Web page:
1 August 2012: Crowd-sourcing exam questions with PeerWise

Presenter: Paul Denny (University of Auckland, New Zealand)

Hosted by Professor Geoff Crisp, RMIT University and Dr Mathew Hillier, University of Queensland, Australia starting 07:00AM UST/GMT. Duration 1 hour, 22 minutes.

Creating effective multiple-choice questions (MCQs), particularly designing plausible alternatives that target misconceptions, is time-consuming and challenging and requires very good content knowledge. These demands can make the question authoring process a useful activity for students, and research in some disciplines has shown this to be an effective learning technique. Using technology to support such an activity in class not only simplifies the authoring process, but it makes it possible for students to share, answer and critique one another's questions.

In this seminar the freely-available PeerWise tool was demonstrated. The tool enables students to build an annotated repository of exam-style MCQs. PeerWise leverages student familiarity with social software and Web 2.0 and incorporates basic game elements such as a scoring and an achievement system as motivators. An opportunity for hands-on gave participants an opportunity to experiment with the interface and view typical examples of the real-time feedback that is produced. In addition, research examining student perceptions, repository quality and the relationship between student activity and exam performance was summarised. PeerWise is extremely simple for instructors to adopt and has been used in more than 300 institutions around the world. It takes just moments to set up a new repository and manage student access, and this process was discussed at the end of the session.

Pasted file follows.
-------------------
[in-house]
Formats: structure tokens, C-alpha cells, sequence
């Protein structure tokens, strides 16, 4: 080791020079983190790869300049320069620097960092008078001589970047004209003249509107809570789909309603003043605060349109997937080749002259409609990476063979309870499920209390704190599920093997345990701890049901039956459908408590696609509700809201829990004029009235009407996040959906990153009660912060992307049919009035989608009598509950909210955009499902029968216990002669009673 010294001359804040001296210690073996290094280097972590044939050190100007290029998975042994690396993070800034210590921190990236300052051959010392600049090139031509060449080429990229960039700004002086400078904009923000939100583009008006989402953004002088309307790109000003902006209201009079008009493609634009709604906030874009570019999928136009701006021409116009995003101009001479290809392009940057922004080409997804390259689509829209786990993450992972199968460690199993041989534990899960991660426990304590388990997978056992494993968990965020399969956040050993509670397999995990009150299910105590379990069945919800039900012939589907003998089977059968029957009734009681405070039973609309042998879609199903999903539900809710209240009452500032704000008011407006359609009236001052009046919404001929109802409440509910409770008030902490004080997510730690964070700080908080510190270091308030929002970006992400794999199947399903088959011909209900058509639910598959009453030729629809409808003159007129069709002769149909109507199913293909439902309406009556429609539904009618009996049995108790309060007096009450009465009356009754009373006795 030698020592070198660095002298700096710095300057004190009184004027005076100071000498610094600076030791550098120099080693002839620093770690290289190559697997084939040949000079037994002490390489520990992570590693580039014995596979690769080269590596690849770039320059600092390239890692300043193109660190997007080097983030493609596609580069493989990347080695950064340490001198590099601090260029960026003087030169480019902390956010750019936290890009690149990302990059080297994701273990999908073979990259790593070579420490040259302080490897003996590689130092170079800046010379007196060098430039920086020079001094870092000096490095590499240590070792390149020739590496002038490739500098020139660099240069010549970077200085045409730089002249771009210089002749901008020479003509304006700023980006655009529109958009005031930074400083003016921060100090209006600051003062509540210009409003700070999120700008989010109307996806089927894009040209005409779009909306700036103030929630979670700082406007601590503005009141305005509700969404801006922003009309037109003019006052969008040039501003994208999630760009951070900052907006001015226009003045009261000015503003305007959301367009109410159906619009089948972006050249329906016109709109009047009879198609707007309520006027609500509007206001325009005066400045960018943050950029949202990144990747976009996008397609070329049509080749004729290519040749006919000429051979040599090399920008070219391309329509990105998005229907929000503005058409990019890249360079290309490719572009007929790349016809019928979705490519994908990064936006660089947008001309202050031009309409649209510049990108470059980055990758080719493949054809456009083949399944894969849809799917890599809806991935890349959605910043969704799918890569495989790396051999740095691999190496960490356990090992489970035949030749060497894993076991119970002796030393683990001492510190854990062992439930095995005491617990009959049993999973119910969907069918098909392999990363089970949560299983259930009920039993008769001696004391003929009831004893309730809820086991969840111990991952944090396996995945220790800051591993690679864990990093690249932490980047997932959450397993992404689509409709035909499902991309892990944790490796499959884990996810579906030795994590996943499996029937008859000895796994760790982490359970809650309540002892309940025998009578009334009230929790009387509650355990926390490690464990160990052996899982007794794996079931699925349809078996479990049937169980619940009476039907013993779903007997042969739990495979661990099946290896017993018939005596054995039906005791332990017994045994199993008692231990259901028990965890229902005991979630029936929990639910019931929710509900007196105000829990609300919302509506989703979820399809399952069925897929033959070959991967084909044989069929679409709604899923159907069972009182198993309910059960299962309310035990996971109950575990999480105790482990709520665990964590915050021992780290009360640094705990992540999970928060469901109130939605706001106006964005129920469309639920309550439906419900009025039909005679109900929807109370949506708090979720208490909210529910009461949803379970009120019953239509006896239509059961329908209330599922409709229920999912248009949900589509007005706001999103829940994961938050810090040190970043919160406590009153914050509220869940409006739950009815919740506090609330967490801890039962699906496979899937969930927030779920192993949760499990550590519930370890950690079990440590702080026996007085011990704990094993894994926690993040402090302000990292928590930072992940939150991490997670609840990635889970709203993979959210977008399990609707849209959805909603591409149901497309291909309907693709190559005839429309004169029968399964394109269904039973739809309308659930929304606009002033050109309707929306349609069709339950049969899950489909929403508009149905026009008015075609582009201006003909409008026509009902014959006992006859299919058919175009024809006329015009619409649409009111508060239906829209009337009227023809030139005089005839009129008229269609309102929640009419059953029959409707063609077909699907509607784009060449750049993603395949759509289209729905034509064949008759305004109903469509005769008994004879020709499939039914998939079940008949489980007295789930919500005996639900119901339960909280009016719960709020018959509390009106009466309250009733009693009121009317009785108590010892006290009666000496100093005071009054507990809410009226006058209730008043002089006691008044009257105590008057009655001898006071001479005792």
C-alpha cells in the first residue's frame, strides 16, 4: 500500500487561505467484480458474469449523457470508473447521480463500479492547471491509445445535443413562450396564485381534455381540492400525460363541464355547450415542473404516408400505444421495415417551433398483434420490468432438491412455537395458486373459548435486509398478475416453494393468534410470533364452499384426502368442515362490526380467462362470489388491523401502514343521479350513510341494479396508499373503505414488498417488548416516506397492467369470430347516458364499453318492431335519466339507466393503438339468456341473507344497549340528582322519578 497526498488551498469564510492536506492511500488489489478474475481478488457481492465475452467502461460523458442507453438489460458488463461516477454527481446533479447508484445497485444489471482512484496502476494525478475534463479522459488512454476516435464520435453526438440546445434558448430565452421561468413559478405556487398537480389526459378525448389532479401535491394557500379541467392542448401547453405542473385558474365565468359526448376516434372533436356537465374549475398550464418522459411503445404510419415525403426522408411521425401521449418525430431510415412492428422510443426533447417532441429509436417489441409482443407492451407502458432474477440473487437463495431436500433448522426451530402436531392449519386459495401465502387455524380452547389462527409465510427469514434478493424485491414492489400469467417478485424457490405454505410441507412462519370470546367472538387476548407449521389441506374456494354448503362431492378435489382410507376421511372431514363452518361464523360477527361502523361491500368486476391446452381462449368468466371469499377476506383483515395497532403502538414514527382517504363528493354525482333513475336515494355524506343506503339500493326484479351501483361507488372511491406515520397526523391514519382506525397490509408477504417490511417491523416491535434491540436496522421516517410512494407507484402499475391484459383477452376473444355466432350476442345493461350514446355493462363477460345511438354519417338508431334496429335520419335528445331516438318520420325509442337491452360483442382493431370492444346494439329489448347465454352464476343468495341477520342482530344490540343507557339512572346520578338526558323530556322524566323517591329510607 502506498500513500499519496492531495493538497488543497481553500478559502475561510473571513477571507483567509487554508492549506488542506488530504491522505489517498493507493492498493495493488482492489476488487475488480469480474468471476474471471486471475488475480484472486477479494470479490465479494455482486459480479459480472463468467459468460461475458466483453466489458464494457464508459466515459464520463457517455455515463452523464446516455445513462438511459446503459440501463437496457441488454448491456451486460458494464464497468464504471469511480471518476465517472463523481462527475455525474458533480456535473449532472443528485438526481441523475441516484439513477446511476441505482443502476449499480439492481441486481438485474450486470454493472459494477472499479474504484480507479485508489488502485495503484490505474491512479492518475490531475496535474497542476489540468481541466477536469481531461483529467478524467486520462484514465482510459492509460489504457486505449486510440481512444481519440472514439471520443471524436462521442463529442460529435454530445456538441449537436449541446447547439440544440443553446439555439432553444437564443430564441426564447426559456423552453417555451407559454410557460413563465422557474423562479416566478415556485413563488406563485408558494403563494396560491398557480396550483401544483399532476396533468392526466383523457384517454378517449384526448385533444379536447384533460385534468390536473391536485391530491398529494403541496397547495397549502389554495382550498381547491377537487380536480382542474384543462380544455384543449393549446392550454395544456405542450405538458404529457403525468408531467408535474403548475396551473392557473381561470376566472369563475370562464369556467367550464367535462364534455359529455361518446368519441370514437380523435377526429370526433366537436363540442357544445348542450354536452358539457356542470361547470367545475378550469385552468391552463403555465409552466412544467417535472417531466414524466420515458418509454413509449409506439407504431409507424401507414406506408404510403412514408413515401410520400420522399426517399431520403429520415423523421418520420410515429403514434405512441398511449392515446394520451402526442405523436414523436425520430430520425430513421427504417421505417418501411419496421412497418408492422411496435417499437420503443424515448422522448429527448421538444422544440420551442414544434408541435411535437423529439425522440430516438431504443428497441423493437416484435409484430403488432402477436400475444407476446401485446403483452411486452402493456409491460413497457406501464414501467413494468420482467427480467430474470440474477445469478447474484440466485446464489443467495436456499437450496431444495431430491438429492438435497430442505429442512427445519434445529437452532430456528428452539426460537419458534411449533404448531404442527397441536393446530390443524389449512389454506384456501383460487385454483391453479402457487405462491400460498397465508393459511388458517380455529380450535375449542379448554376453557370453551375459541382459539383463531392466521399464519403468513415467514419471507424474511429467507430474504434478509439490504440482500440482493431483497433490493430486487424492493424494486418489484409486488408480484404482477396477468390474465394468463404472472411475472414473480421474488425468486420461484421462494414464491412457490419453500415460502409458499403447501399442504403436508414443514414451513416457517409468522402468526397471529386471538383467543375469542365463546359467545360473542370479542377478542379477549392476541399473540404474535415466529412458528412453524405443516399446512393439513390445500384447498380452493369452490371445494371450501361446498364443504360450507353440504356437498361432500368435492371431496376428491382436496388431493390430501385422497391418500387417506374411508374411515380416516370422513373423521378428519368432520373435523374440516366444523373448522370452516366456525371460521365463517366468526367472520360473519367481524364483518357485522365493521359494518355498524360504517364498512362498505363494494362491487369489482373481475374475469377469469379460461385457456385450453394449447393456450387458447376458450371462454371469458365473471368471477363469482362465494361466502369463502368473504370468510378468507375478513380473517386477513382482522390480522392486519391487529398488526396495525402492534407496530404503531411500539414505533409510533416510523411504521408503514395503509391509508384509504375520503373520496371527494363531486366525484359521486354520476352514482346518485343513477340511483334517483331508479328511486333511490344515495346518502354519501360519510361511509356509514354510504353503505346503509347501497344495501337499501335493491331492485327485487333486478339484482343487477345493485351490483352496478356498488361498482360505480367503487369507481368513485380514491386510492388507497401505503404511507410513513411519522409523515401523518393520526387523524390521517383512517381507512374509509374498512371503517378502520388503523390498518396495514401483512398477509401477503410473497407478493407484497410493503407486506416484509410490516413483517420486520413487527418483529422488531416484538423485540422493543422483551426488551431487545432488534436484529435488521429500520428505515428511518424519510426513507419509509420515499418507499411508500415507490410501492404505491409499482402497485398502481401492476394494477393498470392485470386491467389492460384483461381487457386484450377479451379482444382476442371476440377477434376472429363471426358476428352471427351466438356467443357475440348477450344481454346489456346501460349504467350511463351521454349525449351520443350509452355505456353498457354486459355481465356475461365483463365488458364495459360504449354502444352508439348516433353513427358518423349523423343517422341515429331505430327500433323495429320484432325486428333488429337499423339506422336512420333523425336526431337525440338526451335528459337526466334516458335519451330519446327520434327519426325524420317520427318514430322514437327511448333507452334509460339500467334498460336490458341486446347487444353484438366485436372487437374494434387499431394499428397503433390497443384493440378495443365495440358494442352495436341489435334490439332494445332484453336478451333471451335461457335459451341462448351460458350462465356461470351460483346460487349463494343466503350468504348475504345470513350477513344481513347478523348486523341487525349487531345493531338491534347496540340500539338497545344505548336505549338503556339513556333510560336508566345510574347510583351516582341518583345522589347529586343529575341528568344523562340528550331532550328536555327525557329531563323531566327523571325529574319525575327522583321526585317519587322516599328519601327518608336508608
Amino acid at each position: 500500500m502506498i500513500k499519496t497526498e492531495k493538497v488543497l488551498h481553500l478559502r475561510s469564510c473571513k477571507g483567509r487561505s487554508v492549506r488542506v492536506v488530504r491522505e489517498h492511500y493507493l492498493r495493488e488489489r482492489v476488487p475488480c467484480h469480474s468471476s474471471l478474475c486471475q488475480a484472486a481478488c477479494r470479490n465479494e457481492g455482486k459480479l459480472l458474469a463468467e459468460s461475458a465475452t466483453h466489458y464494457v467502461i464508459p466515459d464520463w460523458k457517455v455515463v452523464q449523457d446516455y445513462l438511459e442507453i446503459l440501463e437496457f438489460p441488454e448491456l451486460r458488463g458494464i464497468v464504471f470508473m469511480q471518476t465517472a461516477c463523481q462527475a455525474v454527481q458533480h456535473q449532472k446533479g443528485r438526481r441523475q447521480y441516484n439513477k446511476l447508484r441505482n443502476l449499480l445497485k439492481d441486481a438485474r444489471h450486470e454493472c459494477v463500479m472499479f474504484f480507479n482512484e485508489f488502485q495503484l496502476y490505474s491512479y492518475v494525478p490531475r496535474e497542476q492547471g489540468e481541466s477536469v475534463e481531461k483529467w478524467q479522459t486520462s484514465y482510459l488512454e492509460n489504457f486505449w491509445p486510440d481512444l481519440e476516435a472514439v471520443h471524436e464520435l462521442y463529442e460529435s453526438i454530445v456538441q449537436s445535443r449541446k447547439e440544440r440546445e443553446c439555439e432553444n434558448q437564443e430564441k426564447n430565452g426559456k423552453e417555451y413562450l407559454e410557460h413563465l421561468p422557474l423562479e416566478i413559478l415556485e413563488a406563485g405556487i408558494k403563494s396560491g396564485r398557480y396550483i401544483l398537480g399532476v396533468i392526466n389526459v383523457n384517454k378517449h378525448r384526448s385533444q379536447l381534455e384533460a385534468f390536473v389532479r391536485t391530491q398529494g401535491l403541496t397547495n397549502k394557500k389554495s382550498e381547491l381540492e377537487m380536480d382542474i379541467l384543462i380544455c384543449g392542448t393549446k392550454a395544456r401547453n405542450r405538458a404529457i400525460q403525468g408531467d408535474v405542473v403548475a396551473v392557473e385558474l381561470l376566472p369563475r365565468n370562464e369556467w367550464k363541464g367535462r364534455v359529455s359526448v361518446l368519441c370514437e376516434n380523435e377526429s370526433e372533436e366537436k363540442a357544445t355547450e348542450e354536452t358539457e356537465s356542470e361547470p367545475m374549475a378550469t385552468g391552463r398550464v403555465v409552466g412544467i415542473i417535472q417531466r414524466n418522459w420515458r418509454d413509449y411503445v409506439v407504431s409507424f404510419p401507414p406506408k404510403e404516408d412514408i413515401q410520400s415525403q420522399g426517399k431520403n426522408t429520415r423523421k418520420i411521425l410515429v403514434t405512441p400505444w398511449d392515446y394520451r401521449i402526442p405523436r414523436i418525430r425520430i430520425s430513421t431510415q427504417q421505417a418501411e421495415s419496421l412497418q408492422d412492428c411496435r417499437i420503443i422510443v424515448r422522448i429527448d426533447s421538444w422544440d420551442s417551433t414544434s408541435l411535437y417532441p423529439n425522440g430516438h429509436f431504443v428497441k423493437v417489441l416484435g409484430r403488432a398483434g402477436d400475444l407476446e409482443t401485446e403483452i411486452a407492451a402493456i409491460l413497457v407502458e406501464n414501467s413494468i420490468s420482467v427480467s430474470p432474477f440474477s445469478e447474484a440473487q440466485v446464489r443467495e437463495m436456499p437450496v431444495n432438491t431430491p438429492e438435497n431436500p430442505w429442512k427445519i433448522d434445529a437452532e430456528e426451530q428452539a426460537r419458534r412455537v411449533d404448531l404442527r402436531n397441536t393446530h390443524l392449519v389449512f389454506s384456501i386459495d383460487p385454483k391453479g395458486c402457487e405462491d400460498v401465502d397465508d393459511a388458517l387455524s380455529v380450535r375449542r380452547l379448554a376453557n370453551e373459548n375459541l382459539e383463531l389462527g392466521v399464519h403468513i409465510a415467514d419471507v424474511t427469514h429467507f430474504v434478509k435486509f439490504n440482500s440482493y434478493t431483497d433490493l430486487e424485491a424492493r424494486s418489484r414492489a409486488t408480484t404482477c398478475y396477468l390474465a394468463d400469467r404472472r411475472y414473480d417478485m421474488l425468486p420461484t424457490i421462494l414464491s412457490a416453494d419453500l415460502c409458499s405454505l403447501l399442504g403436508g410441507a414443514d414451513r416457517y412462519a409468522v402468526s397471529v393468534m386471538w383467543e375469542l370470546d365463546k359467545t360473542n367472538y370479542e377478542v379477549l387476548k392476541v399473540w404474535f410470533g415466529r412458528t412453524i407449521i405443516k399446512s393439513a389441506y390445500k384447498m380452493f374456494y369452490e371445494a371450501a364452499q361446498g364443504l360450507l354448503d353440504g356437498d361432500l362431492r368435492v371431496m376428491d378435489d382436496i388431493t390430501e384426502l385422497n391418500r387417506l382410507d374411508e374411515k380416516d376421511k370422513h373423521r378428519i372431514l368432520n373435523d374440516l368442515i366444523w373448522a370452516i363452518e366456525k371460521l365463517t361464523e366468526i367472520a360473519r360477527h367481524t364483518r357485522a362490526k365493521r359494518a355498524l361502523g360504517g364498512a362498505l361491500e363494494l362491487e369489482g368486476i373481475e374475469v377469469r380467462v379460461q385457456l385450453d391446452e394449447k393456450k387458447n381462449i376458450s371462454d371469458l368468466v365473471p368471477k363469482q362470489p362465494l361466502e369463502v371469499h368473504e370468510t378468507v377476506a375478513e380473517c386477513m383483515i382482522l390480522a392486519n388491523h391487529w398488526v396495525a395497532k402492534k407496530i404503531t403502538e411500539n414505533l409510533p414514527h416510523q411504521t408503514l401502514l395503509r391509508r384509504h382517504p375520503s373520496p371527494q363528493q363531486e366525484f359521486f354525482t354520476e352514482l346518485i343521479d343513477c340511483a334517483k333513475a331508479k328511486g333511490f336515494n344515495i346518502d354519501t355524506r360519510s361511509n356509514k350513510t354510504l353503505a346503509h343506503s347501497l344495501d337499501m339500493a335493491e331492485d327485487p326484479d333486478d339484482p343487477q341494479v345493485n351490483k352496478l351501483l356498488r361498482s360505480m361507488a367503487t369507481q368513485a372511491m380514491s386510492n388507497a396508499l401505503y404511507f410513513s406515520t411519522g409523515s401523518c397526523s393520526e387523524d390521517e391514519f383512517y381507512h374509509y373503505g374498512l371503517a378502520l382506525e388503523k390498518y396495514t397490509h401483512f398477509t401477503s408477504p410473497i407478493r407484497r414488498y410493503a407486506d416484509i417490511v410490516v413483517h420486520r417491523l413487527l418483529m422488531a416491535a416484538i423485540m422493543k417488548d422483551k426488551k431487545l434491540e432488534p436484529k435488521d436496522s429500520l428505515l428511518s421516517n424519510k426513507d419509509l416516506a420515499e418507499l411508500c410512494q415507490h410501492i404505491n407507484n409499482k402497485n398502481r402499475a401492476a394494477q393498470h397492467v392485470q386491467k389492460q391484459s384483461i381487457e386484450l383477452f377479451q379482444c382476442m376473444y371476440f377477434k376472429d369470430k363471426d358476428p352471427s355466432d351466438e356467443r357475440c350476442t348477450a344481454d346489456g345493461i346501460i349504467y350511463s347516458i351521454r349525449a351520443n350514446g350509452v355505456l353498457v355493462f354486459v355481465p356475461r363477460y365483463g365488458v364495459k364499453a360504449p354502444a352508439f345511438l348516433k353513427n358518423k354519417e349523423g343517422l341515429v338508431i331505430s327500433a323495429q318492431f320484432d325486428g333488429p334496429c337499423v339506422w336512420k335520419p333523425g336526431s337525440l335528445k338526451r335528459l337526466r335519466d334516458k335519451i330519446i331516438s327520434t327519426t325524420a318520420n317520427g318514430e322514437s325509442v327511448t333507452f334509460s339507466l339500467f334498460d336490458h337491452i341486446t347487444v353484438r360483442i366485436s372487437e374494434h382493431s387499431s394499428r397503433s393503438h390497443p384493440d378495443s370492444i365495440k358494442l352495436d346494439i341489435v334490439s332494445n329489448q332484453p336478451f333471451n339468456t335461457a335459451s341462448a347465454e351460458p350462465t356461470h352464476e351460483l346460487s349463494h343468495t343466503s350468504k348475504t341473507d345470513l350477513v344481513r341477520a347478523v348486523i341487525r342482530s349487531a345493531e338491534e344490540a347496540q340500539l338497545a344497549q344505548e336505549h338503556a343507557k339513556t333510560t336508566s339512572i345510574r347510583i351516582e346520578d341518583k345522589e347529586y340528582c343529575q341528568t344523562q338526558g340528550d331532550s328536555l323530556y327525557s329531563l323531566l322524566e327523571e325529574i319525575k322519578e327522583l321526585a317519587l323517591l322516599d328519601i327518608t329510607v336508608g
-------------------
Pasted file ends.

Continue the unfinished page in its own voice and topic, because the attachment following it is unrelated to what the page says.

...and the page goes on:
Further information:

 

You Tube session recording

A screen cast of the session.

Start playing via You Tube: http://www.youtube.com/watch?v=O1X-v5S5vCU (You can choose to view in standard definition or high definition and in full screen mode).

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